|Artist:||Nick Cave & Warren Ellis|
|Label:||Goliath Records (2021)|
|Genre:||Art Rock , Electronic , Rock N|
Brand new sealed zlbum. Includes a 24-page, 12x12 booklet and printed inner sleeve.
Front cover has embossed lettering CARNAGE.
Nick Cave’s cinematic work with his bandmate Warren Ellis is a slight departure from last decade’s trilogy of albums. It’s defined by its stark contrasts, at turns brutal, surreal, and romantic.
Nick Cave sings, “This song is like a rain cloud that keeps circling overhead,” and then pauses before delivering the next line: “Here it comes around again.” This is “Carnage,” from the album of the same name, the first release credited to the duo of Cave and his longtime Bad Seeds bandmate Warren Ellis, aside from their prolific output of film scores. Just before observing the impending storm in his own music, Cave has been sitting on a balcony, perhaps outside a hotel room where a woman sprawls lazily across the bed. (We’ll find him back there later.) The balcony is one of many motifs that recur and refract across Carnage: some bags thrown in the back of a car, a Glen Campbell song, strange creatures by the side of the road, and above all, “that kingdom in the sky.” Together, these repetitions contribute to the sense that the album is less a collection of discrete songs than one long rumination in eight stages—or a circling rain cloud, coming around and around again.
Carnage comes after a remarkable trilogy of Bad Seeds releases, in which Cave and his band—among the fiercest animals in rock’n’roll, when they want to be—approached total stillness. By 2019’s Ghosteen, there were no drums and few recognizable rock instruments. Cave’s formerly narrative songwriting became impressionistic and autobiographical, sometimes seeming to embody the mysteries of life itself. Over crystalline loops of electronics and piano, he reckoned in piercing detail with the death of his teenage son Arthur in 2015, and his own search for redemption in the aftermath. It was, along with everything else, a pinnacle of his artistry, 40 years in. As a musician and as a person, where does one go from there?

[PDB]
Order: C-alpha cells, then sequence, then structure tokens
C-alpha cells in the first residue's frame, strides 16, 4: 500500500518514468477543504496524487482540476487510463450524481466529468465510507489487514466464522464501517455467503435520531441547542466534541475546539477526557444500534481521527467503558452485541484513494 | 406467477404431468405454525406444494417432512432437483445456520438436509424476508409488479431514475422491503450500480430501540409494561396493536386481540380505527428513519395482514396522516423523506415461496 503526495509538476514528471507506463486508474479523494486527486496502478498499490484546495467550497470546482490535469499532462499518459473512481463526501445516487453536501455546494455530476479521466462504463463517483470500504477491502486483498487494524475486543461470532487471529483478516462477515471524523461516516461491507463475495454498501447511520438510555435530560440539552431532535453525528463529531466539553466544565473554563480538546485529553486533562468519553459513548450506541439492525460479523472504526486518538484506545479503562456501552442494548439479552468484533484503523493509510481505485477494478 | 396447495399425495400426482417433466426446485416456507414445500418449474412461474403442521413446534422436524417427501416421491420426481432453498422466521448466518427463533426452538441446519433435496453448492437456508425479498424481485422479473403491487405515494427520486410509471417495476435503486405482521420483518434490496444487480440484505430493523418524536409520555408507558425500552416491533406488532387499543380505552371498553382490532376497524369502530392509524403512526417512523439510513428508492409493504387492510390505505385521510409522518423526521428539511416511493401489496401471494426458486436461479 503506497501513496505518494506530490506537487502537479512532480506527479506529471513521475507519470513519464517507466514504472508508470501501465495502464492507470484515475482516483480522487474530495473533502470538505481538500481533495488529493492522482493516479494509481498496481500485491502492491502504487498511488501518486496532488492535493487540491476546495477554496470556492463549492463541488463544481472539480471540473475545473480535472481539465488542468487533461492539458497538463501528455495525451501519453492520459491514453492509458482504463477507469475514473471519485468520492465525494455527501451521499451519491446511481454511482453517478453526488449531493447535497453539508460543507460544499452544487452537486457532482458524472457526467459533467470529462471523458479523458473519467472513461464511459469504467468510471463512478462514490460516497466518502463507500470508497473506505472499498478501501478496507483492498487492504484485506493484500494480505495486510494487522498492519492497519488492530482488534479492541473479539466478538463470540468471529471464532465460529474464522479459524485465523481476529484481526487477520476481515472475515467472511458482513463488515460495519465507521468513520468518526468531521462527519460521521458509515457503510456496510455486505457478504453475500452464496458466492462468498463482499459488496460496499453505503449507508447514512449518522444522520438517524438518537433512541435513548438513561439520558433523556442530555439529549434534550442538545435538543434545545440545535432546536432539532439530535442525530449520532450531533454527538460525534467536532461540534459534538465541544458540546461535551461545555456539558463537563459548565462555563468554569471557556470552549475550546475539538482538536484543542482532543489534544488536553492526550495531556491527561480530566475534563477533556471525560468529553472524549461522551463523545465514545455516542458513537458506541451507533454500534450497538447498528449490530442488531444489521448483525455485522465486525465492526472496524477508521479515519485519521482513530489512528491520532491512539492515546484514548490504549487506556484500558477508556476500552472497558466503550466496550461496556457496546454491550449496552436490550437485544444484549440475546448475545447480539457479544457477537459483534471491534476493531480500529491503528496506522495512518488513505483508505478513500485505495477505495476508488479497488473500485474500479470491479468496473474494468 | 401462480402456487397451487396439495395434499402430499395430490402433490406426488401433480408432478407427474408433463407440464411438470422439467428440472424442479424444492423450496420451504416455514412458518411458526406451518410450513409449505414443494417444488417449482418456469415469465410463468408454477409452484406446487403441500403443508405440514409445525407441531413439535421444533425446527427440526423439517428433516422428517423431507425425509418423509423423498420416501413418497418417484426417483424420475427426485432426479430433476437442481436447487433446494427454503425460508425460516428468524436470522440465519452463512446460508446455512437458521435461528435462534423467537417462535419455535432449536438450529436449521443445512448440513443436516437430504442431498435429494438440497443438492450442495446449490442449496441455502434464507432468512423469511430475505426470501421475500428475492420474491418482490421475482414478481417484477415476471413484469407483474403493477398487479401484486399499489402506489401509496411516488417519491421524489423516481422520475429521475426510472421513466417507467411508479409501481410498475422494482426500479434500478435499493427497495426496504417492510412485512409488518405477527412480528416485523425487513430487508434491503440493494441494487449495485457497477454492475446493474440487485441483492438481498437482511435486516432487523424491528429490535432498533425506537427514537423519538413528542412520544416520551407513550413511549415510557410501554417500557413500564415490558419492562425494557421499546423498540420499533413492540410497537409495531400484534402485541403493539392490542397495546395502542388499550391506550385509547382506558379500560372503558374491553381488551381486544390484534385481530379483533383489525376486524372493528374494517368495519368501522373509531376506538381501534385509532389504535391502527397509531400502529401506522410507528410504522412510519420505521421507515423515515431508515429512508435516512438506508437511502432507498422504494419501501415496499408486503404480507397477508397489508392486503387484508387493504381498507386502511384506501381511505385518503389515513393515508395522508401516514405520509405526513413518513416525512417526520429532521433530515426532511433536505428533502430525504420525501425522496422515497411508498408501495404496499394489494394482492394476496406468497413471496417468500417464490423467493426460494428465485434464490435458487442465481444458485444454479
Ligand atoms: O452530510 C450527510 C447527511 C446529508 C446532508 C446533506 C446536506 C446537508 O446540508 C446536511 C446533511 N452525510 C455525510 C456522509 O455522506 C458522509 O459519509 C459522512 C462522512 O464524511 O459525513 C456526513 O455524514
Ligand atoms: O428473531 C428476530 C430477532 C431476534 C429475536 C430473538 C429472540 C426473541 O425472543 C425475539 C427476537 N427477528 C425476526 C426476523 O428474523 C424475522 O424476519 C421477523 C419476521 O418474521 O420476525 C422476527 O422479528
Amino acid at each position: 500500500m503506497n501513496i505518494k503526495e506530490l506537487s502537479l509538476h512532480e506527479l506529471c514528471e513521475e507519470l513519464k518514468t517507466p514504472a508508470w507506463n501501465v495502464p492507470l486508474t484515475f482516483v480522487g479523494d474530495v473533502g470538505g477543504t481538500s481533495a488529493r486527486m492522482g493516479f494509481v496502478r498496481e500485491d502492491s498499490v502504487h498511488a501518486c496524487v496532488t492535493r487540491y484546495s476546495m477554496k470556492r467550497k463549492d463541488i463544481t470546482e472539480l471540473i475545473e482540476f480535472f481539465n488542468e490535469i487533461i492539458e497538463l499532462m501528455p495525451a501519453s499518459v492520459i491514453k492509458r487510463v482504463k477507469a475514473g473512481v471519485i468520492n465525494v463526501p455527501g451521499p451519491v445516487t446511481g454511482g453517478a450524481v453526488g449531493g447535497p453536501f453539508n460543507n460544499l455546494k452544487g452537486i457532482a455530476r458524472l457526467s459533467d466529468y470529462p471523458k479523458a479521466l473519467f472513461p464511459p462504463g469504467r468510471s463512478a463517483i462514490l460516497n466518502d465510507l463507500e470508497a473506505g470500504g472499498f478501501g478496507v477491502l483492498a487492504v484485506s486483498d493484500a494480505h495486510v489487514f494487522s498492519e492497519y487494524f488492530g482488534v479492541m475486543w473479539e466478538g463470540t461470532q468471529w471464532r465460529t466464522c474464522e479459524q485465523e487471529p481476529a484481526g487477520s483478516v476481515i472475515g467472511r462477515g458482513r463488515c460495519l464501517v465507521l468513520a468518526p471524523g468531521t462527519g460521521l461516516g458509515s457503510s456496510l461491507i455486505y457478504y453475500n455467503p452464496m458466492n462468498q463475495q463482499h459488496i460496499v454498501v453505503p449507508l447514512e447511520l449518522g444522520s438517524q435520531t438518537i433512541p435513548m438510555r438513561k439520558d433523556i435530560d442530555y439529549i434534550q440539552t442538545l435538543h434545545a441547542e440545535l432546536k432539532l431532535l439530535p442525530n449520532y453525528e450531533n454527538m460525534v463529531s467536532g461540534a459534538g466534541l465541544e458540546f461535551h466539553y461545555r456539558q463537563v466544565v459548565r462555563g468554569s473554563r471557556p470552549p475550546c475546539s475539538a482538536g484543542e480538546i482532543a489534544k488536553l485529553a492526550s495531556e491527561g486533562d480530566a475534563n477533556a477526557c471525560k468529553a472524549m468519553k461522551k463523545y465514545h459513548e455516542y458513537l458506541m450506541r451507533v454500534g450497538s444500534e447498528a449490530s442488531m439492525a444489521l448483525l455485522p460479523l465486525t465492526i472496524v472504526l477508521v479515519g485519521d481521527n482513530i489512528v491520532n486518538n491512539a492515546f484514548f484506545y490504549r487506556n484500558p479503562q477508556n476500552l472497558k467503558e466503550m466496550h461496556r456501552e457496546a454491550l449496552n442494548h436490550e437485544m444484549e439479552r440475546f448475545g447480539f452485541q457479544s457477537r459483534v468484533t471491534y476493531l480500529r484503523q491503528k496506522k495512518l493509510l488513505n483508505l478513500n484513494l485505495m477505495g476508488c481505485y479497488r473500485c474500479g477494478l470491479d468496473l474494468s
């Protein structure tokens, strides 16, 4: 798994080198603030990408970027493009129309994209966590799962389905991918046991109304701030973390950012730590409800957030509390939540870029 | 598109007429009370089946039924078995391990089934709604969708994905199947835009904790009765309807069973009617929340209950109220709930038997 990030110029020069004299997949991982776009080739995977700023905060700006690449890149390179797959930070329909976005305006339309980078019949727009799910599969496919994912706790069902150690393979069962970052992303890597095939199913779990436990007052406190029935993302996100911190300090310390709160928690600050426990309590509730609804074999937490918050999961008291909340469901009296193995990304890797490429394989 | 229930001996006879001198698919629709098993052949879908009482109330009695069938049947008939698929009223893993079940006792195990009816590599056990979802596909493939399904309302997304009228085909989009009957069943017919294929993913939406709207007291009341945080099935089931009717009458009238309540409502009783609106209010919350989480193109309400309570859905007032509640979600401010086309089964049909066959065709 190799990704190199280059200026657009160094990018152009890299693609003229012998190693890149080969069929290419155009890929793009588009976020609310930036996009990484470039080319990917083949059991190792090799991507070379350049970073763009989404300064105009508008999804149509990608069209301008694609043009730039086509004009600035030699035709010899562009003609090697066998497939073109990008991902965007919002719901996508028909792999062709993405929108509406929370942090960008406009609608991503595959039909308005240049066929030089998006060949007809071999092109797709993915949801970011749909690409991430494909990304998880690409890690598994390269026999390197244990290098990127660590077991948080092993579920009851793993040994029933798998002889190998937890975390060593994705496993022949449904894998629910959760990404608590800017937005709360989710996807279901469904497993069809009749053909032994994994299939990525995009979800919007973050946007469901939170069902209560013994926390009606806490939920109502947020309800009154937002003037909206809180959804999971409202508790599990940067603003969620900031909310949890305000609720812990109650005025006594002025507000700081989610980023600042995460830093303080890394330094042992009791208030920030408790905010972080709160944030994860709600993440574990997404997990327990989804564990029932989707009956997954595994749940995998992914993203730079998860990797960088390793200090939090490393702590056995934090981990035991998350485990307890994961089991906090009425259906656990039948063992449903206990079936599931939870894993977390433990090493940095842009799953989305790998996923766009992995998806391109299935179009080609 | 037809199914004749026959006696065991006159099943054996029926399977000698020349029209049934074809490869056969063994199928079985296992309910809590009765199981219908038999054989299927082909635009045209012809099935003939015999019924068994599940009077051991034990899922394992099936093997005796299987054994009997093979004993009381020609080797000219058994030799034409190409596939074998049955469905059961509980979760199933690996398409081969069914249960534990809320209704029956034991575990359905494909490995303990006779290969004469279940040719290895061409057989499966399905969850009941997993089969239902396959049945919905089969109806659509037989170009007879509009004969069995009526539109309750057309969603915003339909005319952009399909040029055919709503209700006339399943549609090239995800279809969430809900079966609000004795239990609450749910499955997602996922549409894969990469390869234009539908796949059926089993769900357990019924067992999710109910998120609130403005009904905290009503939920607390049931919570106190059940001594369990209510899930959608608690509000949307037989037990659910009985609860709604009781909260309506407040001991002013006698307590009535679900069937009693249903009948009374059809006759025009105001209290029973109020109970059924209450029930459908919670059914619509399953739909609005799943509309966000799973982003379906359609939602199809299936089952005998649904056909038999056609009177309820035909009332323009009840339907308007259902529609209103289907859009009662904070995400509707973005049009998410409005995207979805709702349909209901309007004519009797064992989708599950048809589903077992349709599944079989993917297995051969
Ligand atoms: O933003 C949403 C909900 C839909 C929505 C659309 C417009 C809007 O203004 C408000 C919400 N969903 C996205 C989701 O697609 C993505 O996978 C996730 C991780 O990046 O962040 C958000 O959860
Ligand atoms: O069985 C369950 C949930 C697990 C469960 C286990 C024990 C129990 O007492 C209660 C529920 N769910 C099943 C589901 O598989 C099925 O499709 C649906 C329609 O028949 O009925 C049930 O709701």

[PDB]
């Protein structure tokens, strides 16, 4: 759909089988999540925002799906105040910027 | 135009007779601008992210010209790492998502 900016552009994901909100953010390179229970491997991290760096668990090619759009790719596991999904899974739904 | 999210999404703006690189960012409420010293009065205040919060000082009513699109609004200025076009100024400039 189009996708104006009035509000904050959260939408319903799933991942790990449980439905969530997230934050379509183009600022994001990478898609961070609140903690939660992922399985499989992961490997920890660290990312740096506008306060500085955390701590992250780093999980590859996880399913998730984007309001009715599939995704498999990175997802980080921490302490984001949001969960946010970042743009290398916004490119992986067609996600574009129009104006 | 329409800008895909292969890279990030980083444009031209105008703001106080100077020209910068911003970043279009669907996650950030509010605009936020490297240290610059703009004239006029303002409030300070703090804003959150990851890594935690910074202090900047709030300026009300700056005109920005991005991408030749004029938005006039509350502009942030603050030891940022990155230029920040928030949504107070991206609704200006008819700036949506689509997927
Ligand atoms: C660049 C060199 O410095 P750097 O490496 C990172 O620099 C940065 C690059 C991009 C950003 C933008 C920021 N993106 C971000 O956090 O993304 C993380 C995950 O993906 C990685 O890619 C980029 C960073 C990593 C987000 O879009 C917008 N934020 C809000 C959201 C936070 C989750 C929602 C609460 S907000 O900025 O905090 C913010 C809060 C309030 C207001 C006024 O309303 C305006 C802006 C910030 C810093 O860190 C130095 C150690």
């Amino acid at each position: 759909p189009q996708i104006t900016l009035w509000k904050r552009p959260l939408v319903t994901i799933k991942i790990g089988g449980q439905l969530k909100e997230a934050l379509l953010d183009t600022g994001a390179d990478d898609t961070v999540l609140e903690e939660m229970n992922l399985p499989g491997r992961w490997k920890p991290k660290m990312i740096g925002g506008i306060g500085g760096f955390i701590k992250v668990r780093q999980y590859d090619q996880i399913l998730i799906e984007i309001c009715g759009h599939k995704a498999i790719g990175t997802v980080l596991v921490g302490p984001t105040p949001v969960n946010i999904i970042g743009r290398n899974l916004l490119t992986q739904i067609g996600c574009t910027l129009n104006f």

For Cave and Ellis, the solution was to jettison even more cargo. They may have created Carnage as a duo partly out of pandemic necessity, but shedding the band also made good creative sense. Given the Bad Seeds’ recent trajectory, and the paring down of personnel, you might expect further exploration of Ghosteen’s meditative minimalism, and at times that is essentially what Carnage delivers. But in its most gripping and audacious moments, the album is much wilder than its predecessor. It draws from the formal language of modern cinema, concerned less with verses and choruses than images, settings, visceral portrayals of extreme emotional states. It begins on a smash cut, with a few lines of a stately Boatman’s Call-style piano ballad interrupted by a dissonant swirl of strings or electronics and an insistent mechanical pulse. Mid-lyric, Cave’s measured vocal takes on a note of terror, as if the floor opened under him and he’s tumbling into a bottomless hole of the mind.
Cave has always been attuned to the power of artifice and character, but here, more than ever, he is acting as much as singing. When he’s not delivering outright spoken monologues, he’s sticking to handfuls of close-by notes, relying on inflections of speech rather than melody for expressiveness. The most memorable part of a given line might be the implied threat beneath the force of this or that syllable, or the anxious way he draws out a particular “uhhh.” If you come to Carnage expecting the conventional virtues of rock or pop, even of Cave’s own earlier work—riffs, tunes, grooves, and so on—you will likely be disappointed. Even for those who enjoy the album, it may be hard to imagine listening particularly often. But, as is the case with plenty of great films, replay value seems beside the point.